The Minute Man links to a lengthy article in the New York Times Book Review containing what could have been read here nine months earlier. Judge Richard Posner opines:
The charge by mainstream journalists that blogging lacks checks and balances is obtuse. The blogosphere has more checks and balances than the conventional media; only they are different. The model is Friedrich Hayek's classic analysis of how the economic market pools enormous quantities of information efficiently despite its decentralized character, its lack of a master coordinator or regulator, and the very limited knowledge possessed by each of its participants.
Indeed it is. As the FLUBA Committee on the Thankless Task of Educating J. Bradford DeLong put it in more detail in October 2004:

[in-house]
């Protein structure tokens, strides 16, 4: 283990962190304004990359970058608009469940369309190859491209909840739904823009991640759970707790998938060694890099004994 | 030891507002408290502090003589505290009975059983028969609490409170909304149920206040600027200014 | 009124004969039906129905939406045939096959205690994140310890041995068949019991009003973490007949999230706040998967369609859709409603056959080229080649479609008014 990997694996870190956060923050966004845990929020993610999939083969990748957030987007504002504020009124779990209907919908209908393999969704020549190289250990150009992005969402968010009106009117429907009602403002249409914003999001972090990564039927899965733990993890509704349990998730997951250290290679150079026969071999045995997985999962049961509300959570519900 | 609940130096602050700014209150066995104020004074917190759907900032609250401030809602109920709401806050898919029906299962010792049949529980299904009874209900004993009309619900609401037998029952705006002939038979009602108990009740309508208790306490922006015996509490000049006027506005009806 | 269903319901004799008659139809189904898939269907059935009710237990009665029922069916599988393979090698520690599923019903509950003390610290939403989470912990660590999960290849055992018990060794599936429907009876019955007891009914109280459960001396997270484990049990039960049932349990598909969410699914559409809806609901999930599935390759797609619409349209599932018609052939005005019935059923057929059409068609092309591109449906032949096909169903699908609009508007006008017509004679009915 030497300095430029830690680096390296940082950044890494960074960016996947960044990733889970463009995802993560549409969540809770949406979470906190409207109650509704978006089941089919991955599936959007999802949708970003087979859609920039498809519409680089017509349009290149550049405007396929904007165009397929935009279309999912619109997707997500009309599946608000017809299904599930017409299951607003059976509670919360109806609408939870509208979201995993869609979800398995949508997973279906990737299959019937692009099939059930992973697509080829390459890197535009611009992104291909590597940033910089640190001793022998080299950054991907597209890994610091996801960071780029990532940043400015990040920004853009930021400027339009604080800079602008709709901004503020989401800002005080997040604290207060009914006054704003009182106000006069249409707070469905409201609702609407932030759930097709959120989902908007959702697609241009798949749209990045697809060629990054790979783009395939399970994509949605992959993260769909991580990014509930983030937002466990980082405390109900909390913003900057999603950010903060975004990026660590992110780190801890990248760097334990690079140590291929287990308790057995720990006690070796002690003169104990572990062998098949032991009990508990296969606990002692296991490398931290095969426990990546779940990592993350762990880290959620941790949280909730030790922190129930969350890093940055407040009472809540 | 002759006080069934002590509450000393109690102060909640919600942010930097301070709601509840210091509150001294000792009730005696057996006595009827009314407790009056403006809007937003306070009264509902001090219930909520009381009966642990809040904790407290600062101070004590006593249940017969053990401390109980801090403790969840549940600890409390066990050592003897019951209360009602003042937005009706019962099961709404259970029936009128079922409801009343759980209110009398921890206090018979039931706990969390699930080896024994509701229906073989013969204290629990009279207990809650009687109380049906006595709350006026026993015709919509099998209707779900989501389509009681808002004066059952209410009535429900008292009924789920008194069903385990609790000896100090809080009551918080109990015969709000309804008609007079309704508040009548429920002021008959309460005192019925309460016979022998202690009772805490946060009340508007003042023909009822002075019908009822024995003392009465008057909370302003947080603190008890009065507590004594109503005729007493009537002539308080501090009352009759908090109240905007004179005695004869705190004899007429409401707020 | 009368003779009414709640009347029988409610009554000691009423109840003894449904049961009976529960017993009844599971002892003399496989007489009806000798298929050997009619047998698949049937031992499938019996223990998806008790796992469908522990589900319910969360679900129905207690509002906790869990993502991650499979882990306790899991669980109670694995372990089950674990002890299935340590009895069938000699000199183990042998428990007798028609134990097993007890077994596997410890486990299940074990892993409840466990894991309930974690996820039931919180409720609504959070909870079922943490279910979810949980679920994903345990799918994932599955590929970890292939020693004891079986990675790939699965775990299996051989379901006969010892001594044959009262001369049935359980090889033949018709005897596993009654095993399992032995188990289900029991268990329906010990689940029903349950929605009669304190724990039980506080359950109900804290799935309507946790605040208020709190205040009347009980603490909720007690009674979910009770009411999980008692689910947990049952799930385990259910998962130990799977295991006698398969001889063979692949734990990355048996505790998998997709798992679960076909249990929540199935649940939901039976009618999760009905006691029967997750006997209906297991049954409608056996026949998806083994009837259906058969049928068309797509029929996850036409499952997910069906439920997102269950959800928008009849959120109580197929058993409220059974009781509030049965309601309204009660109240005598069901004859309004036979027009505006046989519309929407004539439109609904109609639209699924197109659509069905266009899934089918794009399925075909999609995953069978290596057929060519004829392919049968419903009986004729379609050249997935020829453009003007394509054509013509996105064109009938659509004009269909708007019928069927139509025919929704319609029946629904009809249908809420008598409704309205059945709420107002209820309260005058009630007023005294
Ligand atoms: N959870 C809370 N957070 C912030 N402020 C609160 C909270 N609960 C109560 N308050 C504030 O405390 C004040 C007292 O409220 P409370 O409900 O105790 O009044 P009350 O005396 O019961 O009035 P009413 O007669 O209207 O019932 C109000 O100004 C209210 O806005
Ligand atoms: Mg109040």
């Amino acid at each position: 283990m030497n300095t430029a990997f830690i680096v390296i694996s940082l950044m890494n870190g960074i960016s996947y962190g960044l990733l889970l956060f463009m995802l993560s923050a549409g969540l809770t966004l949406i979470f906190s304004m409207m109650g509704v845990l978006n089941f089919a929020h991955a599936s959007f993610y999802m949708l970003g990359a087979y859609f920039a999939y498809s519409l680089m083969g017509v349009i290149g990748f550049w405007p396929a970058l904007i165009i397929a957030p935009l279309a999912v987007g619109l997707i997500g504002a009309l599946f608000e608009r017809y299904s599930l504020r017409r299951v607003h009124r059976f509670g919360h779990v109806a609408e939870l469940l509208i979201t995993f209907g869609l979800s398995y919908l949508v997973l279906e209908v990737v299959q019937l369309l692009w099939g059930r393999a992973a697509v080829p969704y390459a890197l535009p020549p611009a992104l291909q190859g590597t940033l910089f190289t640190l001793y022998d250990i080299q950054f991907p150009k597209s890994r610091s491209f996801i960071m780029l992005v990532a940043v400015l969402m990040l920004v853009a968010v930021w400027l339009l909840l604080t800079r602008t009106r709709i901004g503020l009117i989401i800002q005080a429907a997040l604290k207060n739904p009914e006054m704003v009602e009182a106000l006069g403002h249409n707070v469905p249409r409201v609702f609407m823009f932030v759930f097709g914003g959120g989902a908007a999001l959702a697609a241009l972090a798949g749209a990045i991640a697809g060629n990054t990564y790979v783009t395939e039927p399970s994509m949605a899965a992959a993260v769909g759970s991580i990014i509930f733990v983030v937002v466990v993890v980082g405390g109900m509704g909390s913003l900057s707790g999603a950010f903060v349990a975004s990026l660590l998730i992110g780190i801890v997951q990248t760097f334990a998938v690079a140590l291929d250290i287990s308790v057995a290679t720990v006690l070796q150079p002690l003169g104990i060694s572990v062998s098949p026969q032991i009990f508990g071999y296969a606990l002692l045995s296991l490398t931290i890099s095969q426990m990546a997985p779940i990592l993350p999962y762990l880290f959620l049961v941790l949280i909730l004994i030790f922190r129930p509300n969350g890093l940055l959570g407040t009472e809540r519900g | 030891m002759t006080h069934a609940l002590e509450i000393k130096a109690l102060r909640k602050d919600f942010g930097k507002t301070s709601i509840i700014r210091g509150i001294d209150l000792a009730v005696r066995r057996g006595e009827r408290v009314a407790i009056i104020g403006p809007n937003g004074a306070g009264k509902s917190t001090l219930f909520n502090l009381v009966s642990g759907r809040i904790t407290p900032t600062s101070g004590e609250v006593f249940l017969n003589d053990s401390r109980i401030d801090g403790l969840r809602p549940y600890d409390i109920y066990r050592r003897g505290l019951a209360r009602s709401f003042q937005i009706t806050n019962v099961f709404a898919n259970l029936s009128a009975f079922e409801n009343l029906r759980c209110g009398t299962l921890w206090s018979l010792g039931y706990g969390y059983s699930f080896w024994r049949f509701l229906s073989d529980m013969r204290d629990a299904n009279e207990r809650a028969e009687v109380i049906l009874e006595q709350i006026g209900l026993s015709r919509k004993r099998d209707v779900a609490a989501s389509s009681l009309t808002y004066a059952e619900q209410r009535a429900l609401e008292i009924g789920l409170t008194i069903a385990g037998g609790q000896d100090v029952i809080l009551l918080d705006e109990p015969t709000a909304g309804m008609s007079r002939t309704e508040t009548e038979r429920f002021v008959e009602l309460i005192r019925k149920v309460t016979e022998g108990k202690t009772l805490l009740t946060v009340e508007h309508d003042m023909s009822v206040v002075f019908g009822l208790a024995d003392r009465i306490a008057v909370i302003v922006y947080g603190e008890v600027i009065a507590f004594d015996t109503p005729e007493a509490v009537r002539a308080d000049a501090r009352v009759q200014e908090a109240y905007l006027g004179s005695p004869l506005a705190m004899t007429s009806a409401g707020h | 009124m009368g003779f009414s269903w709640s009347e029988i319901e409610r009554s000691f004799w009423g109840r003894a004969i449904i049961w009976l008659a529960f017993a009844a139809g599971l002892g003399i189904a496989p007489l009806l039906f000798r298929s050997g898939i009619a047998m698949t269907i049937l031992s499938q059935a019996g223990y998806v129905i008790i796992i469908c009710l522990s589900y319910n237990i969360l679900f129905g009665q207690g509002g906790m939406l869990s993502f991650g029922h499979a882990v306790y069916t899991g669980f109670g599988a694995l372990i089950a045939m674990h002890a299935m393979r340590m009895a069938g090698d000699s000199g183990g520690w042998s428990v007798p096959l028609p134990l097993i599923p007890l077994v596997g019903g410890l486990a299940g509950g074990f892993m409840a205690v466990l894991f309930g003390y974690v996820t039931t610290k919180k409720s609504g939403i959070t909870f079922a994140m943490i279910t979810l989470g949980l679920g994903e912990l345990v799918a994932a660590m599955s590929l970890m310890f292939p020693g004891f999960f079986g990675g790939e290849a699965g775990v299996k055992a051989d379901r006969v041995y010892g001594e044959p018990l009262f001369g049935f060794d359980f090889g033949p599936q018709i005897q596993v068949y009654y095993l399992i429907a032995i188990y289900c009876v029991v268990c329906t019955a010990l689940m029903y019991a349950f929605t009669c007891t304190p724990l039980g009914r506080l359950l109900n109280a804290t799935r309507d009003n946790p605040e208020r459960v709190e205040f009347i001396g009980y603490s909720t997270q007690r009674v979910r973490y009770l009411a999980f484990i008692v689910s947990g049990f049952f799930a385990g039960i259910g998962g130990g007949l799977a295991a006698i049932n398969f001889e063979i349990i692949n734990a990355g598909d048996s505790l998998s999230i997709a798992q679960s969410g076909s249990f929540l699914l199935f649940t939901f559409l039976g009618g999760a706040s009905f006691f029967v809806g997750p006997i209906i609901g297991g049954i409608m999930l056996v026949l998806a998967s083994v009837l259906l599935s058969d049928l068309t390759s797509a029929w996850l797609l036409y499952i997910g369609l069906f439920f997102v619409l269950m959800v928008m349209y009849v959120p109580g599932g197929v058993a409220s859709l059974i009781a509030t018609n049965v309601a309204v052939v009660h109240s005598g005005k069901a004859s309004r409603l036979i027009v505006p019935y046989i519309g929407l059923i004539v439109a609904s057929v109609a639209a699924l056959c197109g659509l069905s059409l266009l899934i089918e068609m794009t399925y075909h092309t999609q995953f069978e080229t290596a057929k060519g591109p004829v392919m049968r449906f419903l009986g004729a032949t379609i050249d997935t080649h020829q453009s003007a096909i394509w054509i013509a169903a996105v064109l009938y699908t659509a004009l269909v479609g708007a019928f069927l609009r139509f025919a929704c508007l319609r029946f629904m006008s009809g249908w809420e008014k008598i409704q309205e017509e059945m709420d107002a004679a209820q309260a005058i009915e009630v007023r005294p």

It's that the superior volume of information available from millions of sources is going to swamp that available to individual reporters. Journalism, as it's been practiced, will sooner or later disappear because it's inefficient. With modern communication technology, speedy, detailed, highly specific information, will outcompete multi-million dollar network anchormen, and the ink-stained wretches pounding reportorial beats.